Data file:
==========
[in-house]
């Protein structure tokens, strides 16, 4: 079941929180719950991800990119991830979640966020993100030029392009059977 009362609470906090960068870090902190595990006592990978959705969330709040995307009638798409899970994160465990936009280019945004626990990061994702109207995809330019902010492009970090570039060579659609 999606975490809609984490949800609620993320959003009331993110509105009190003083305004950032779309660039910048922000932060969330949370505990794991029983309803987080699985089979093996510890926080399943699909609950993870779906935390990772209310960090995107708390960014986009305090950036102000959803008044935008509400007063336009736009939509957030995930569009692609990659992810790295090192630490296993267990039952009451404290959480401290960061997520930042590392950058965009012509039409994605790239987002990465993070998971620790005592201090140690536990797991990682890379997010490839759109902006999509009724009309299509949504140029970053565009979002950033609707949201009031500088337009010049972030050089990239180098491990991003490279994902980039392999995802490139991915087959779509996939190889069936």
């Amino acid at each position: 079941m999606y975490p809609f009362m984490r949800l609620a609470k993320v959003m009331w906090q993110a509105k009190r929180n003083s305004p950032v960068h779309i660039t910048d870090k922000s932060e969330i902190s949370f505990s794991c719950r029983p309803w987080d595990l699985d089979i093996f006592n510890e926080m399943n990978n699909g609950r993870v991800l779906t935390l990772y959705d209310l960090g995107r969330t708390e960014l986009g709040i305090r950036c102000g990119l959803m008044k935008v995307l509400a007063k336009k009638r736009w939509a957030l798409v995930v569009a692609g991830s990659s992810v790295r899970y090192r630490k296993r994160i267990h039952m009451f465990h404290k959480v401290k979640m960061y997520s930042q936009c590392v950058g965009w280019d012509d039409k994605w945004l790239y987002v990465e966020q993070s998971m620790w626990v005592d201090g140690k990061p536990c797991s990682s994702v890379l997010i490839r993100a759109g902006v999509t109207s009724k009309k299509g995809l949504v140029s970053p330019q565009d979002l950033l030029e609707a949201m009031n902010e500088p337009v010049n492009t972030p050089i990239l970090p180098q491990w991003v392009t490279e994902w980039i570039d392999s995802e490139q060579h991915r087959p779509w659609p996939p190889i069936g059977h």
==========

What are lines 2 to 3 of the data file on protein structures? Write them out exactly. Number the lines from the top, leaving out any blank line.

């Protein structure tokens, strides 16, 4: 079941929180719950991800990119991830979640966020993100030029392009059977 009362609470906090960068870090902190595990006592990978959705969330709040995307009638798409899970994160465990936009280019945004626990990061994702109207995809330019902010492009970090570039060579659609 999606975490809609984490949800609620993320959003009331993110509105009190003083305004950032779309660039910048922000932060969330949370505990794991029983309803987080699985089979093996510890926080399943699909609950993870779906935390990772209310960090995107708390960014986009305090950036102000959803008044935008509400007063336009736009939509957030995930569009692609990659992810790295090192630490296993267990039952009451404290959480401290960061997520930042590392950058965009012509039409994605790239987002990465993070998971620790005592201090140690536990797991990682890379997010490839759109902006999509009724009309299509949504140029970053565009979002950033609707949201009031500088337009010049972030050089990239180098491990991003490279994902980039392999995802490139991915087959779509996939190889069936």
């Amino acid at each position: 079941m999606y975490p809609f009362m984490r949800l609620a609470k993320v959003m009331w906090q993110a509105k009190r929180n003083s305004p950032v960068h779309i660039t910048d870090k922000s932060e969330i902190s949370f505990s794991c719950r029983p309803w987080d595990l699985d089979i093996f006592n510890e926080m399943n990978n699909g609950r993870v991800l779906t935390l990772y959705d209310l960090g995107r969330t708390e960014l986009g709040i305090r950036c102000g990119l959803m008044k935008v995307l509400a007063k336009k009638r736009w939509a957030l798409v995930v569009a692609g991830s990659s992810v790295r899970y090192r630490k296993r994160i267990h039952m009451f465990h404290k959480v401290k979640m960061y997520s930042q936009c590392v950058g965009w280019d012509d039409k994605w945004l790239y987002v990465e966020q993070s998971m620790w626990v005592d201090g140690k990061p536990c797991s990682s994702v890379l997010i490839r993100a759109g902006v999509t109207s009724k009309k299509g995809l949504v140029s970053p330019q565009d979002l950033l030029e609707a949201m009031n902010e500088p337009v010049n492009t972030p050089i990239l970090p180098q491990w991003v392009t490279e994902w980039i570039d392999s995802e490139q060579h991915r087959p779509w659609p996939p190889i069936g059977h």